Wednesday, May 23, 2018

Connections, Reminders, And Fuel ...

I do not like confrontation. I have spent a lot of my life appeasing people, going along to get along, and, to be blunt, putting up with a lot of crap, partly out of a desire to maintain civility, partly out of a sense of "should."

As the years wear on and my perspectives mature, I understand some instances are best addressed by setting my ego aside. The impulse to defend myself is human nature, I suppose, but some folks do not want to hear my side of the story. They want to be angry, never mind that their anger is based on an incomplete picture. They only have some of the pieces but to them, it's the whole puzzle. My contribution is unwelcome. I've learned to shrug and move on.

The 40s are good that way. I look forward to my 50s.

Still, I can use some reminders that I've taken stances before, stood up for myself, asked for what I wanted and/or needed, put myself first, which feels uncomfortable to write, I'm just realizing. I don't mean "put myself first" in a selfish way. But that's another can of worms. I'll put the lid on that one and leave it for another day. I'll poke some air holes in the top.

This mental scrapbook, though, I forget that it's there, that I've pasted these moments into my memory, so I'm grateful for the reminders when they show up and I love it even more when they connect.


A couple of weeks ago, I went to a taping of "Wait Wait... Don't Tell Me!" Before the show, I had swung by Bill's office with cookies for him (oatmeal raisin), his wife, Donna (peanut butter), and his assistant, Rebecca (Russian teacakes). Logistically, it made the most sense. I didn't want to tote them with me nor would I have expected Bill to deliver Rebecca's cookies the next day.

My earlier plan, though, had been to take cookies to the taping to give to Bill afterward, as there's a post-show meet-and-greet. As the dutiful sort who internalized the grade-school lesson of bringing enough for everyone, though, I also planned to bring cookies for Peter and the panelists.

Baking for new-to-me folks in this day and age can be tricky. Some folks don't like or can't eat nuts. Some folks don't like or can't eat chocolate. Some folks are off wheat.

My go-to offering has become sablés. They're made with wheat, yes, but they do not contain nuts nor chocolate. They're simple cookies but lovely: buttery, sugary, crumbly, sandy.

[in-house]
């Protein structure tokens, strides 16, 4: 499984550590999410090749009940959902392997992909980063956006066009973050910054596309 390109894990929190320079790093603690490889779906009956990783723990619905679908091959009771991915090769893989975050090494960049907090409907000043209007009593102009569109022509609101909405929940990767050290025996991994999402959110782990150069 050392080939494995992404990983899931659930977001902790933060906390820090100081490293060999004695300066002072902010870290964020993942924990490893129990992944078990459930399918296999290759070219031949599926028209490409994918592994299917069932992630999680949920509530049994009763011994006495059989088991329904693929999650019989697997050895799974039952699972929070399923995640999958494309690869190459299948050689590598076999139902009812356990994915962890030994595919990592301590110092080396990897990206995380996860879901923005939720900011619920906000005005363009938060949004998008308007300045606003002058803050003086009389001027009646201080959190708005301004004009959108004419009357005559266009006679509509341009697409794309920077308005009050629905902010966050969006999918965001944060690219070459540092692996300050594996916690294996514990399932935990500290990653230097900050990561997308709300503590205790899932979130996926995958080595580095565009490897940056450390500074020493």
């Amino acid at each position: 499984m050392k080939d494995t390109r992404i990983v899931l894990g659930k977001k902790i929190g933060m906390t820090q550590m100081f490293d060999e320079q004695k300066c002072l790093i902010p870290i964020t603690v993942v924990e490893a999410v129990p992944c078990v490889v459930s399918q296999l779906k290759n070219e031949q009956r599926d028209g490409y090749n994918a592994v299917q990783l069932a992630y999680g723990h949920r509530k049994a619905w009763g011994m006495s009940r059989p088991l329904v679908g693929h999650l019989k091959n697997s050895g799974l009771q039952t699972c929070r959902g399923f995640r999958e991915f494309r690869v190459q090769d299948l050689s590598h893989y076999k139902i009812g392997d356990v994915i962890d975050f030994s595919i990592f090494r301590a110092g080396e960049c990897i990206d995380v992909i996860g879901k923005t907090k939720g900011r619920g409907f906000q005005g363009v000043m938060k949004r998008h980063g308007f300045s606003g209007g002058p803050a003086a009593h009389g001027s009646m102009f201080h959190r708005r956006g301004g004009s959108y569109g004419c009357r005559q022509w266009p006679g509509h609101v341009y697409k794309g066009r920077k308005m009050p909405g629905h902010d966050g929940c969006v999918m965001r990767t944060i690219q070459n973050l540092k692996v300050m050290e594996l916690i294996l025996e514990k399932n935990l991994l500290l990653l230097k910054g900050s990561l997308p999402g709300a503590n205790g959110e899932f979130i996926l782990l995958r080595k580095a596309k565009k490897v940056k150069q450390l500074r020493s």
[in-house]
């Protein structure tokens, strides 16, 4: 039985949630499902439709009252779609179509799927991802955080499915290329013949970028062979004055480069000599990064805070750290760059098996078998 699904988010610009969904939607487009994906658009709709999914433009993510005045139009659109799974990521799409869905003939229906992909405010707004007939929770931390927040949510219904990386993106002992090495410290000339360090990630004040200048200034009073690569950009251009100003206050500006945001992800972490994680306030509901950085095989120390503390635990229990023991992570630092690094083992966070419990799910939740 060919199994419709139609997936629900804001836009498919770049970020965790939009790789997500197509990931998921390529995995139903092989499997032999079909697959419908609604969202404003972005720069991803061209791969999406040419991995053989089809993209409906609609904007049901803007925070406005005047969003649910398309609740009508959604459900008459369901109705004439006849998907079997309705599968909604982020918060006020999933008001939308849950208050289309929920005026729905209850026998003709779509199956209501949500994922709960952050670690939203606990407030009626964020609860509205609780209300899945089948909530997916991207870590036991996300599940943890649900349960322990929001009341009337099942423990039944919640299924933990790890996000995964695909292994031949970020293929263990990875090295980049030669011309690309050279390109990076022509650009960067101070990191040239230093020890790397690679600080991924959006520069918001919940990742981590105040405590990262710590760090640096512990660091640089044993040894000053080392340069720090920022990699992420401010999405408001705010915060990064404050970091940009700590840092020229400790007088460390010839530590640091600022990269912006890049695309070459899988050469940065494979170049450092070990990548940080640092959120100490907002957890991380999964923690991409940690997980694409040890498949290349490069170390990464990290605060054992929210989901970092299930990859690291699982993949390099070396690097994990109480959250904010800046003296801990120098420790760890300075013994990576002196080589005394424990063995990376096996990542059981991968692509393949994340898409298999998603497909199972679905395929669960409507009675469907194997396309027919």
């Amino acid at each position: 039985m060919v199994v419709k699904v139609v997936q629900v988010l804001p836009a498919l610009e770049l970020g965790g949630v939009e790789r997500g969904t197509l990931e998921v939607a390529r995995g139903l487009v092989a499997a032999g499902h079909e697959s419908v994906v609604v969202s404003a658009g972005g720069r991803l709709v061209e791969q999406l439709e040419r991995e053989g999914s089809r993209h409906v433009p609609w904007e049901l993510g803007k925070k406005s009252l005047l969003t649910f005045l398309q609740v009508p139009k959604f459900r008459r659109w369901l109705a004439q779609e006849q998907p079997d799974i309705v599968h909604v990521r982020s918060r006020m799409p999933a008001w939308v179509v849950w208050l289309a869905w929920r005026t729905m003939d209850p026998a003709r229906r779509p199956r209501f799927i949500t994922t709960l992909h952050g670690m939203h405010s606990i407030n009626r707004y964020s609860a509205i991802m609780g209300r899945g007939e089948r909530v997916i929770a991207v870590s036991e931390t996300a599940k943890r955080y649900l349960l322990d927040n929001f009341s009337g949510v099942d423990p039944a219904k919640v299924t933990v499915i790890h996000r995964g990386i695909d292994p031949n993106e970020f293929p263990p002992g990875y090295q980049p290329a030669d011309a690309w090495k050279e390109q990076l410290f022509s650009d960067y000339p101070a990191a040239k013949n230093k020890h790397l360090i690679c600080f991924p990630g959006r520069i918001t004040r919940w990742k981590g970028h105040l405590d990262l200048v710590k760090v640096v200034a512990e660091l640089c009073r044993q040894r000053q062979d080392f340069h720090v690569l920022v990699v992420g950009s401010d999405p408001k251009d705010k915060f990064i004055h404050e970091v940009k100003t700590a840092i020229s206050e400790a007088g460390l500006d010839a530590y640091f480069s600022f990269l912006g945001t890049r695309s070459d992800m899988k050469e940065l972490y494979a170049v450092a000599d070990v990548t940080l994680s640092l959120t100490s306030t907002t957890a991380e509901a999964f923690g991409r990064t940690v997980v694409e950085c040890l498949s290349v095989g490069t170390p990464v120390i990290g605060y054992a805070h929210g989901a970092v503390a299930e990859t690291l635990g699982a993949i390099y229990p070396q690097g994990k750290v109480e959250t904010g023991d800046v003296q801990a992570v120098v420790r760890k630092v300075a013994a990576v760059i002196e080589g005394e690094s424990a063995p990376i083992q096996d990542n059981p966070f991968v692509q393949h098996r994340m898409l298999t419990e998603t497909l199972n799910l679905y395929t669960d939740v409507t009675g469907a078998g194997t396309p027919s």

But I like to bake someone's favorite and where Peter was concerned, I had an opportunity to find out.

My friend Charlie was going to be sitting down with him for a conversation at Dominican University and was fielding questions to ask as part of the interview, so I asked Charlie to ask Peter: "What's your favorite cookie?" and the follow-up "Nuts or no nuts?"

And my questions made the cut. I thought "What's your favorite cookie?" was straightforward enough as to not be open to interpretation. Peter interpreted the question as to be asking about name brand more than variety.

He did mention half-and-half cookies – a k a black-and-white cookies, I assume – as well as the creme wafers he gets on some airplanes. So I guess black-and-white cookies can be considered a favorite. I don't make black-and-white cookies but it all became moot because I didn't end up taking cookies to the show.

Basking in the afterglow of the taping, however, I listened to Charlie's conversation with Peter again. I had forgotten that Peter talks about Kurt Vonnegut. If I ever meet Peter, I could tell him my Vonnegut story. As moments of chutzpah go, I doubt I'll ever top asking one of the preeminent authors of the 20th Century for an interview for a paper I was writing in college.

Later in the evening, an email arrived from Patti Digh, not a personal email but one of her Notes From My Orange Desk: A Dose of Soul Help missives that I hadn't seen in some time.

The subject line: "Forgiveness + Boundaries 101."

This sentence spoke to me: "Free yourself by forgiving; respect yourself by creating clear boundaries. Not everyone deserves to be in your life."


Here's the fuller passage:

"But at one time, I would have felt forgiveness was prelude to 'patching things up' or reinvesting in a relationship. Now I know that's not necessarily true. Boundaries are a form of self-love, self-care, clarity about what it means to be in relationship. Now, I can forgive and let go instead of forgiving and reengaging.

What freedom there is in this. Free yourself by forgiving; respect yourself by creating clear boundaries. Not everyone deserves to be in your life."

Years ago, not too long after I had moved into this house, I received a card from a former friend. He looked forward to rekindling our relationship, he wrote.

I didn't.

And I told him so. Politely but clearly, stating that it was best if we just left that friendship in the past.

When I told a mutual acquaintance what I'd conveyed, he looked a bit stunned.

But yep, my response to the erstwhile friend was in bounds. And I've never regretted my decision.

Likewise, after some rather bullshit treatment by an ex who purported to still care about me, I asked him to remove me from his address book. That was the right decision, too.

There are people in my life whom I don't see often but I'm always delighted when we have the chance to reconnect.

And there are people who have a place in my life for a time but not forever.

It's important to know the difference.

And there are some things that can only manifest themselves in my life if I ask for them.

I'm getting better about that, too.


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